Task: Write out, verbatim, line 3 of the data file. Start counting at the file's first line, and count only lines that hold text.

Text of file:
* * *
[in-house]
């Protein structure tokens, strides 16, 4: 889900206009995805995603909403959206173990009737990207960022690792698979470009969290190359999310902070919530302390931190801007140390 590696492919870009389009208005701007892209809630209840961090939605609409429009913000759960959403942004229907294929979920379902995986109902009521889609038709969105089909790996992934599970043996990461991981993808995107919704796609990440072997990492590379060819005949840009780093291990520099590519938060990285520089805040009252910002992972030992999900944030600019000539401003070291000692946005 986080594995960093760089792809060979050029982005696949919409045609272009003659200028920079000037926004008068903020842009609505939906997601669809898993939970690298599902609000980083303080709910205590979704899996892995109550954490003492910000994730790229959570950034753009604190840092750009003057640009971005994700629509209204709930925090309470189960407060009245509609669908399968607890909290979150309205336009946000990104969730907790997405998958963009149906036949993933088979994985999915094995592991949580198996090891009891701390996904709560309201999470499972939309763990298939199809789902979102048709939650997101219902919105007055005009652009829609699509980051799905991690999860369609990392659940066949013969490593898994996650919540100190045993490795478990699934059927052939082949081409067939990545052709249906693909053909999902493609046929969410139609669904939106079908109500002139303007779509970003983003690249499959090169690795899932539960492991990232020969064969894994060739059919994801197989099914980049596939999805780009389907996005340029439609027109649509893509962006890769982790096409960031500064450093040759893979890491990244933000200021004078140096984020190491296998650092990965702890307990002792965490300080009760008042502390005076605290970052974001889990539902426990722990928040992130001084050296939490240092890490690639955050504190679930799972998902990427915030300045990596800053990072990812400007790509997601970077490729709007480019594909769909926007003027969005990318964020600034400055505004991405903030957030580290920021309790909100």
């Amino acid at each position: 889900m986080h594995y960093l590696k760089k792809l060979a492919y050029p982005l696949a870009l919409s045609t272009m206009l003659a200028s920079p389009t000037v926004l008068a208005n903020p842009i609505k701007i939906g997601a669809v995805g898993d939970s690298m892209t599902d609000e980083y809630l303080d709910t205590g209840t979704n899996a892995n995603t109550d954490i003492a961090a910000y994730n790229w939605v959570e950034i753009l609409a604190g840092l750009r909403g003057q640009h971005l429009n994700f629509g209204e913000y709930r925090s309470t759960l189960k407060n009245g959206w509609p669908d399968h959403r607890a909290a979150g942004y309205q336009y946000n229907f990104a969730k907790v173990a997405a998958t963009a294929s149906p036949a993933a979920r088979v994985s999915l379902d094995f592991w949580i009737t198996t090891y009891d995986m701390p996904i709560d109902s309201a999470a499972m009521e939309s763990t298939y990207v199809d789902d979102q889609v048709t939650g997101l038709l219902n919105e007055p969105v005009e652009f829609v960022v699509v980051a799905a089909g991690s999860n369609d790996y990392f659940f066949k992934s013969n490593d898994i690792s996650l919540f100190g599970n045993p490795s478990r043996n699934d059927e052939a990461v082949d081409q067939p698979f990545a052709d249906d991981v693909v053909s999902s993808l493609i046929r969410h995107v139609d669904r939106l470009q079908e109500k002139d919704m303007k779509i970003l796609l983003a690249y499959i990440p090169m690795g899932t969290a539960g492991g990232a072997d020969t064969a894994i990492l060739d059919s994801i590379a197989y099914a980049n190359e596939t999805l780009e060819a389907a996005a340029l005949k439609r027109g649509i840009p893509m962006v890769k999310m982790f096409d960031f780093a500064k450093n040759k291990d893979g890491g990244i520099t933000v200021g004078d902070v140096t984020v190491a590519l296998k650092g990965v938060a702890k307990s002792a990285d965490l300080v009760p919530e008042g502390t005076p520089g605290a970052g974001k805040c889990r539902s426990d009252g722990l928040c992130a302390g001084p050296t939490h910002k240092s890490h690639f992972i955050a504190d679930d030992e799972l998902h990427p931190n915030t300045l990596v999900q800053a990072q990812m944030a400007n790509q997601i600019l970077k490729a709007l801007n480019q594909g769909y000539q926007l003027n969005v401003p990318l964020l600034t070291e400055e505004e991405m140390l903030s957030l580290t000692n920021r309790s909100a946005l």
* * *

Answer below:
């Amino acid at each position: 889900m986080h594995y960093l590696k760089k792809l060979a492919y050029p982005l696949a870009l919409s045609t272009m206009l003659a200028s920079p389009t000037v926004l008068a208005n903020p842009i609505k701007i939906g997601a669809v995805g898993d939970s690298m892209t599902d609000e980083y809630l303080d709910t205590g209840t979704n899996a892995n995603t109550d954490i003492a961090a910000y994730n790229w939605v959570e950034i753009l609409a604190g840092l750009r909403g003057q640009h971005l429009n994700f629509g209204e913000y709930r925090s309470t759960l189960k407060n009245g959206w509609p669908d399968h959403r607890a909290a979150g942004y309205q336009y946000n229907f990104a969730k907790v173990a997405a998958t963009a294929s149906p036949a993933a979920r088979v994985s999915l379902d094995f592991w949580i009737t198996t090891y009891d995986m701390p996904i709560d109902s309201a999470a499972m009521e939309s763990t298939y990207v199809d789902d979102q889609v048709t939650g997101l038709l219902n919105e007055p969105v005009e652009f829609v960022v699509v980051a799905a089909g991690s999860n369609d790996y990392f659940f066949k992934s013969n490593d898994i690792s996650l919540f100190g599970n045993p490795s478990r043996n699934d059927e052939a990461v082949d081409q067939p698979f990545a052709d249906d991981v693909v053909s999902s993808l493609i046929r969410h995107v139609d669904r939106l470009q079908e109500k002139d919704m303007k779509i970003l796609l983003a690249y499959i990440p090169m690795g899932t969290a539960g492991g990232a072997d020969t064969a894994i990492l060739d059919s994801i590379a197989y099914a980049n190359e596939t999805l780009e060819a389907a996005a340029l005949k439609r027109g649509i840009p893509m962006v890769k999310m982790f096409d960031f780093a500064k450093n040759k291990d893979g890491g990244i520099t933000v200021g004078d902070v140096t984020v190491a590519l296998k650092g990965v938060a702890k307990s002792a990285d965490l300080v009760p919530e008042g502390t005076p520089g605290a970052g974001k805040c889990r539902s426990d009252g722990l928040c992130a302390g001084p050296t939490h910002k240092s890490h690639f992972i955050a504190d679930d030992e799972l998902h990427p931190n915030t300045l990596v999900q800053a990072q990812m944030a400007n790509q997601i600019l970077k490729a709007l801007n480019q594909g769909y000539q926007l003027n969005v401003p990318l964020l600034t070291e400055e505004e991405m140390l903030s957030l580290t000692n920021r309790s909100a946005l």